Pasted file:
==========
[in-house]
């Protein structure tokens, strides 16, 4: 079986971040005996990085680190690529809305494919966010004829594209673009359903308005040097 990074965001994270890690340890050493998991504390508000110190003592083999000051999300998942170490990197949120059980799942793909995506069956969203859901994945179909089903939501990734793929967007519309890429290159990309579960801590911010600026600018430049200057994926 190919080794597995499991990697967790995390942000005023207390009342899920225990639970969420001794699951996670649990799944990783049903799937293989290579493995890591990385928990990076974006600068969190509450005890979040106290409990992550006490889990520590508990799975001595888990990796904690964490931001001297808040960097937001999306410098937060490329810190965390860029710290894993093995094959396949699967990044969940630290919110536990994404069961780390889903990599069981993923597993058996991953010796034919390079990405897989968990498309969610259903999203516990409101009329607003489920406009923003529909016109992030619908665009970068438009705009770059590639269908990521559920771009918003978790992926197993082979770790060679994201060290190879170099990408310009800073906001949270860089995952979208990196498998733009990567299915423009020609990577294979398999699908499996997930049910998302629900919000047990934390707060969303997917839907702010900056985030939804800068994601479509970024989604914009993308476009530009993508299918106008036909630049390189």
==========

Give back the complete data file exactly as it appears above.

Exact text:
[in-house]
């Protein structure tokens, strides 16, 4: 079986971040005996990085680190690529809305494919966010004829594209673009359903308005040097 990074965001994270890690340890050493998991504390508000110190003592083999000051999300998942170490990197949120059980799942793909995506069956969203859901994945179909089903939501990734793929967007519309890429290159990309579960801590911010600026600018430049200057994926 190919080794597995499991990697967790995390942000005023207390009342899920225990639970969420001794699951996670649990799944990783049903799937293989290579493995890591990385928990990076974006600068969190509450005890979040106290409990992550006490889990520590508990799975001595888990990796904690964490931001001297808040960097937001999306410098937060490329810190965390860029710290894993093995094959396949699967990044969940630290919110536990994404069961780390889903990599069981993923597993058996991953010796034919390079990405897989968990498309969610259903999203516990409101009329607003489920406009923003529909016109992030619908665009970068438009705009770059590639269908990521559920771009918003978790992926197993082979770790060679994201060290190879170099990408310009800073906001949270860089995952979208990196498998733009990567299915423009020609990577294979398999699908499996997930049910998302629900919000047990934390707060969303997917839907702010900056985030939804800068994601479509970024989604914009993308476009530009993508299918106008036909630049390189």